Around 100 residents showed up to a town hall meeting on Tuesday to discuss homelessness in Brunswick and perceived problems caused by The Well, a homeless day shelter on Gloucester Street.
The meeting was organized by the Historic Brunswick Neighborhood Planning Assembly — which represents the area south of Gloucester Street — to discuss the homelessness issue and for give city residents a chance to air their concerns on the record for city officials.
“This isn’t a presentation,” said Kate Sabbe, a member of the NPA. “We aren’t bringing facts. This is for you to talk.”
She noted several developments recently, including the city’s plans to revise ordinances related to camping out in public spaces, homeless shelters, group homes and halfway houses.
She also reminded them of the city and county’s plans to hold an all-day joint summit to discuss the homelessness issue on Oct. 5 at the College of Coastal Georgia’s Southeast Georgia Conference Center.
“People are starting to talk … At the end of the meeting, we want to have a unified voice with which to participate in the homelessness summit,” she said.
Nancy Wilkes grew up on Reynolds Street and lived outside the city limits for a while in her adulthood before moving back to the city. She owns Maggie Mae’s and her son owns the Southern Hanger. She dealt with people who were homeless at their former locations on Gloucester Street across from the Brunswick-Glynn County Library,
Any issues that arose were dealt with amicably, she said, but in recent years interactions have not been so friendly.
“There’s a whole group of people lumped in here,” Wilkes said. “We have drug addicts, we have people who have mental health issues and we have people who are truly combative. We can’t do anything with these people. They have a mind of their own.”
It’s only a matter of time before someone, a homeless person, business owner, employee or citizen, gets hurt, she said.
Jim Shaw, pastor of Redeemer Presbyterian Church, said people who live in lower-income neighborhoods typically bear the brunt of the harm as they try to build generational wealth by having their neighborhoods overrun by homelessness and vagrancy.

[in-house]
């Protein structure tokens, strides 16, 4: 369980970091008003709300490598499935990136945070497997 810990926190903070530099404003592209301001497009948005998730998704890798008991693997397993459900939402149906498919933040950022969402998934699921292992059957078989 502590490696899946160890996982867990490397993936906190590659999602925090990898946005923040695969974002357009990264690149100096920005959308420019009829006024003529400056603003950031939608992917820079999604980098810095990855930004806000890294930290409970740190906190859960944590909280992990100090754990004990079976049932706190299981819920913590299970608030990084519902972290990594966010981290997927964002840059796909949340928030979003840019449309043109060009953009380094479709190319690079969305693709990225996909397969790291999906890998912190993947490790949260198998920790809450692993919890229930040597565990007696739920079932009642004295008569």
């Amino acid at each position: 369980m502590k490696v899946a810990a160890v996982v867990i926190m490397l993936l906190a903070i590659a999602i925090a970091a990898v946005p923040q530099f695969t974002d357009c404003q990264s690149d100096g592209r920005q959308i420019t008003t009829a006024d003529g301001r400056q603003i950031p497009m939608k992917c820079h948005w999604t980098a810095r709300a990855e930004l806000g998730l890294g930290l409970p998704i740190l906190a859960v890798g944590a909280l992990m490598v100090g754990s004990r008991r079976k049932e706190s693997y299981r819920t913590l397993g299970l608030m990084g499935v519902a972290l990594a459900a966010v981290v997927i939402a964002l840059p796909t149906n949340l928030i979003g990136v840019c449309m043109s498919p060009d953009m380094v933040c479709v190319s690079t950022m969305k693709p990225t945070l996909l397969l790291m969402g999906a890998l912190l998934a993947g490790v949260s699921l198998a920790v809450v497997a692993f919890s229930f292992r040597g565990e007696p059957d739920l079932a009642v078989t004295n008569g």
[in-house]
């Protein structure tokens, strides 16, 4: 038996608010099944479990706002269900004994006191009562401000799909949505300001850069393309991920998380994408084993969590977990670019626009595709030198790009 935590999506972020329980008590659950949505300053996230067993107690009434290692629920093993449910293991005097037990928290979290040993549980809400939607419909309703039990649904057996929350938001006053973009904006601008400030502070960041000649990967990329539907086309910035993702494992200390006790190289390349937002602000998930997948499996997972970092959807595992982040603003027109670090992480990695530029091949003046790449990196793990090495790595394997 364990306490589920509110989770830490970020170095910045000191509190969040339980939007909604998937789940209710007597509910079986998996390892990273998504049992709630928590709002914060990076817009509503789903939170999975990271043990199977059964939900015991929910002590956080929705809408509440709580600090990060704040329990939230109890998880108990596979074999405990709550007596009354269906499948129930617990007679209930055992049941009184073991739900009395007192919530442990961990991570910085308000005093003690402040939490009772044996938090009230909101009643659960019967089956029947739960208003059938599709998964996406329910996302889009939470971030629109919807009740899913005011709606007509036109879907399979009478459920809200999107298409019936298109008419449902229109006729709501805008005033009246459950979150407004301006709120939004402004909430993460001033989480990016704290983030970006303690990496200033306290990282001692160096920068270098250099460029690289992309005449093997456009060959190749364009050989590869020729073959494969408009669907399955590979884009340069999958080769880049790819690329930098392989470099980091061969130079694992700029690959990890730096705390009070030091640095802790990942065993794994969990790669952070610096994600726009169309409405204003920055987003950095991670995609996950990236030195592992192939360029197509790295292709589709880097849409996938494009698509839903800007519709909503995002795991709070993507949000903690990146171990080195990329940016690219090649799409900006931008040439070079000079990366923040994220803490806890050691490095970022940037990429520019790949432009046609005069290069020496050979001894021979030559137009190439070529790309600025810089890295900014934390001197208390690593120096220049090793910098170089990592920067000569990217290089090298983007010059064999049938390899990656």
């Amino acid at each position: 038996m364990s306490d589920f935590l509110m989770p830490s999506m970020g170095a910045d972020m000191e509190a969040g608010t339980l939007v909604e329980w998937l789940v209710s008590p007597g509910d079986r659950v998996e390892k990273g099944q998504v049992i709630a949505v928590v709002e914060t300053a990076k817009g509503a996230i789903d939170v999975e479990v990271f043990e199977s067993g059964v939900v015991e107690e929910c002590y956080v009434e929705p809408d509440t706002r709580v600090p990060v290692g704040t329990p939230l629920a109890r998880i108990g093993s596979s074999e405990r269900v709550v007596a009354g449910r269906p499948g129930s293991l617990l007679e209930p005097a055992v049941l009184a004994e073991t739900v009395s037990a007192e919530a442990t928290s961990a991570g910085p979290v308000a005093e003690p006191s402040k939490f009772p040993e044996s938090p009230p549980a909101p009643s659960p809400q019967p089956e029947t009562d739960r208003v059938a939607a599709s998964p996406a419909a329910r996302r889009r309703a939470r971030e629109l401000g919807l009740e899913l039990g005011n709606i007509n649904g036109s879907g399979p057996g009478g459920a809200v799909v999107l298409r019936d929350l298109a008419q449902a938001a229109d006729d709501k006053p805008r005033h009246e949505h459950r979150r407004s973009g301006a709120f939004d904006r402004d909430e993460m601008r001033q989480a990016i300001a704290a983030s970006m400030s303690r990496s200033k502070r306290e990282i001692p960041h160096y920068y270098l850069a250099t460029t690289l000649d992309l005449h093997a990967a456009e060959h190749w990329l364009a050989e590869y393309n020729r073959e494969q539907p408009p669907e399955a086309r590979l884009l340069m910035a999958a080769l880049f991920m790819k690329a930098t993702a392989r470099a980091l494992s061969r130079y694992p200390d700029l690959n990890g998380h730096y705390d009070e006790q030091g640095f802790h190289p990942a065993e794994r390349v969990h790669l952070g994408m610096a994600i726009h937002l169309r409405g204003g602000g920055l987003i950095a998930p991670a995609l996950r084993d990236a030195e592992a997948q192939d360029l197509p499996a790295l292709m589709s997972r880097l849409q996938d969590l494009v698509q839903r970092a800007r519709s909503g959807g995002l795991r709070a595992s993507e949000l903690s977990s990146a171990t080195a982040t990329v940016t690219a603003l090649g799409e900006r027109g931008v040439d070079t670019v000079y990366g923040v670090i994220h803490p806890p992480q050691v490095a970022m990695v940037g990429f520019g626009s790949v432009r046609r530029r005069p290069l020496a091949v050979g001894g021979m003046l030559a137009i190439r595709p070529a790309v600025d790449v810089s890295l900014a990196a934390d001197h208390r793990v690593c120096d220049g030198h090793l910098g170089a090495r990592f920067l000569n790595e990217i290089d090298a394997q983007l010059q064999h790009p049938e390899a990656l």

Robert Griffin, who lives at 1800 G St., lives two-and-a-half blocks from Manna House. He identified two major causes, substance abuse and mental health, that can cause people to completely disengage from society.
The owners of a house next to The Well, James and Susan McCormick, believe the day shelter has attracted droves of people to their home and it has caused endless problems, most of which have arisen in the last four years.
“I’ve had this talk with two mayors, and they keep saying it’s going to get better, but it keeps getting worse,” James McCormick said.
Drugs and related paraphernalia have been disposed of on their property and they have received threats. Sometimes they don’t feel safe on their own front porch without a firearm for protection.
“If we had (Florida Gov.) Ron DeSantis here, he’d bus them to the St. Simons Island Pier and they’d be gone in a matter of two days,” McCormick said.
Susan McCormick said she and her husband recently moved out and are trying to sell the home, which has already depreciated substantially in value since they moved in. They’re considering legal action against the city or FaithWorks, a nonprofit that operates The Well.
If the city did a better job at enforcing its ordinances, it wouldn’t be a problem, she said.
Ally Moline, who runs Silver Bluff Brewery on Newcastle Street with her husband, said there’s not much police can do.
“Their hands are very much tied,” she said.
“It’s like that in every city, all the way down to Florida.”
After being homeless for a few years in Atlanta, Sterling Sutton said he tried to find a way to help. He worked with nonprofits trying to address the problems people face that lead to homelessness.